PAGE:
Edmund Thomas Clint was born on May 19, 1976 in Kochi, a charming port city in Kerala, India. He was the only child of Mullaparambil Thomas Joseph and Chinnamma Joseph. A huge fan of cowboy movies, Joseph named his son after his favorite movie star, Clint Eastwood.

Before Clint turned one, his first drawing of perfect circles was born on the floor of their living room. A fleeting springtime of blessed strokes and artistic brilliance followed.

Clint's parents did not recognize the touch of genius in his drawings. However, they understood his urge to draw. Although a financially struggling accountant at that time, Joseph strived to fulfill Clint's every artistic need. On business trips to Bombay (now, Mumbai), Bangalore, and Delhi, Joseph searched factory outlets and poky shops for children's books, second hand copies of world classics, and big packets of crayons with more than 75 shades of colors.

In many ways Chinnamma and Joseph were the perfect parents for Clint. A lover of natural sciences, Chinnamma taught him to observe and be awed by Nature. The two of them went on long evening walks down the winding lanes that led to piers, marketplaces, and monsoon-drenched meadows.

Joseph was a born storyteller and a martial artist. He told Clint stories from around the world–Christian parables, Hindu mythology, Aesop fables, Moby Dick, Robinson Crusoe, Tolstoy's fables for children. Clint's heroes were Samson who slayed a lion with his bare hands; David, the fearless boy who fought the mighty Goliath with a sling; Bali, the monkey king of formidable strength; Arjuna the greatest archer; and his son, Abhimanyu, the valiant prince who died young. His favorite stories were those from the Indian epics of Mahabharata and Ramayana.

G Mohanan, a gifted painter, a prominent interior designer, and a close friend of Joseph, was the first to discover Clint's genius. When Joseph asked him to be Clint's mentor, Mohanan felt that he was unqualified for the job as he would have absolutely nothing to teach Clint. Art was in every pulse of his self. As he grew up, Clint considered Mohanan his mentor and a kindred spirit.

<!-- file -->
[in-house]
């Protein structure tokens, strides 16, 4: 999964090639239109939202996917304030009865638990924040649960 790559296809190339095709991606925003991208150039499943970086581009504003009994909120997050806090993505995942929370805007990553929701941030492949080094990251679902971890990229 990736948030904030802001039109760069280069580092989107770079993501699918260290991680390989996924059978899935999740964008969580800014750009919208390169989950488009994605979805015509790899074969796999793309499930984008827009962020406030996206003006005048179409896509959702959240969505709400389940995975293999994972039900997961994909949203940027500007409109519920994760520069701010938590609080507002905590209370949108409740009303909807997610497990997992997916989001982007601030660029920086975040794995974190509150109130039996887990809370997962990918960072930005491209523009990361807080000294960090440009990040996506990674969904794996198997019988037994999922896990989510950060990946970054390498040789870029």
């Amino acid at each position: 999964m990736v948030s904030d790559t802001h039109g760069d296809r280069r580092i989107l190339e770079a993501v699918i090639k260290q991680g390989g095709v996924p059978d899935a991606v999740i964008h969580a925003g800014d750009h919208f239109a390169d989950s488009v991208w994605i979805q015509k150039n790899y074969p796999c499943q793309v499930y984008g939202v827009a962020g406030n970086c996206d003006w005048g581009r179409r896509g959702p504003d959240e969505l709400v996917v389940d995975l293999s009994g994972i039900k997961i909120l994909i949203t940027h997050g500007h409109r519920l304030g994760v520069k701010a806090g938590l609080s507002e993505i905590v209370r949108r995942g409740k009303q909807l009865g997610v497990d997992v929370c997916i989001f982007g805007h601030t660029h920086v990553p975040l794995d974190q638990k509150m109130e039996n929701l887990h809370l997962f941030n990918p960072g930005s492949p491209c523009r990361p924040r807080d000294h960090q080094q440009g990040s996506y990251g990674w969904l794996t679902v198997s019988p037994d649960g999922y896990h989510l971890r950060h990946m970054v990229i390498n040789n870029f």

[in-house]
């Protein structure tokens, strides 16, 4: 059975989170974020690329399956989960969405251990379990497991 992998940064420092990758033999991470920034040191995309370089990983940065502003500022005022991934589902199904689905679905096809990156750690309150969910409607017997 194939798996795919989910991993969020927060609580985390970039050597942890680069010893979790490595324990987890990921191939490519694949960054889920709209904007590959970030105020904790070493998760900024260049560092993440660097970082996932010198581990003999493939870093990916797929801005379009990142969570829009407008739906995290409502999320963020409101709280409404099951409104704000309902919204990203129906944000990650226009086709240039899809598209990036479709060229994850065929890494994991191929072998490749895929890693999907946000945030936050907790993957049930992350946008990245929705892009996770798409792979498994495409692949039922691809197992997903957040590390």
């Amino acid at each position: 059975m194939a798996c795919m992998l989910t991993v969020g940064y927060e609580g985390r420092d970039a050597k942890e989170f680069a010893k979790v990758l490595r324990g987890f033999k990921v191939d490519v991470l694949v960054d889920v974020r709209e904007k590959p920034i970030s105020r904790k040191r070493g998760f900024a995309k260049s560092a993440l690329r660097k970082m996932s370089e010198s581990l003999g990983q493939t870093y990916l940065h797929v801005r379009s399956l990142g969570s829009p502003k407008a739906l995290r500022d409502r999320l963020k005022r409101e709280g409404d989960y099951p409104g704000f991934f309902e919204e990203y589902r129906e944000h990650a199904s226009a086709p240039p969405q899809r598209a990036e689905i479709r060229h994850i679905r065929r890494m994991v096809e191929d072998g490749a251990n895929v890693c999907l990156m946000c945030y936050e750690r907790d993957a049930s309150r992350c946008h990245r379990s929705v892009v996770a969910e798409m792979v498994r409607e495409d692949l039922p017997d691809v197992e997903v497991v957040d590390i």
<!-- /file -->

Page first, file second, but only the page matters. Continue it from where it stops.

Shortly after he turned three, Clint was diagnosed with a debilitating kidney disease. His belly ballooned up, his limbs were swollen, and he was exhausted most of the time. Battling the ailment, he relentlessly created art that was at once engrossingly real and masterly nuanced, on themes as deep and dense as death, solitude, and love. When Chinnamma massaged his cramped right hand, he drew with his left hand.

As doctors and hospitals abandoned all hope, Joseph heard about Dr. Joseph Abraham, a renowned Homeopathic doctor. It was him who brought Clint back from the jaws of death to the greener pastures of health and wellbeing.

For the next two years, Clint lived a life replete with good health and unrestrained creative expression. He started school and became popular as the adorable boy with a soul that emanated unalloyed beauty and art.

Around this time, Clint participated in art competitions and won prizes and accolades. His crowning glory was the first prize and gold medal for the best child artist at the painting competition organized by Universal Arts at Kozhikode, Kerala. The drawing contest was one of the most prestigious of its kind in India.

Clint did not care for awards and recognition. He had an insatiable yearning of the heart for answers that have eluded most of the humanity from the dawn of time: "Where do we come from? Where do we go when we die? And why do we die?"

A month short of his seventh birthday, following a brief illness, Clint died. Moments before he slipped into a coma, Clint whispered to his mother, "It's nothing, mummy… I might suddenly fall asleep. I might not wake up when you call me… I am just sleeping. Please don't be sad, mummy… Please don't cry." Clint never woke up from that sleep.

Edmund Thomas Clint left a legacy of more than 25000 paintings and drawings.

At Clint's art exhibitions, people queued up defying the sweltering heat of the tropical sun to avail the opportunity to partake in Clint' magic of colors and lines. So far a hundred exhibitions have been organized in his home state of Kerala and have introduced more than a million to Clint's world.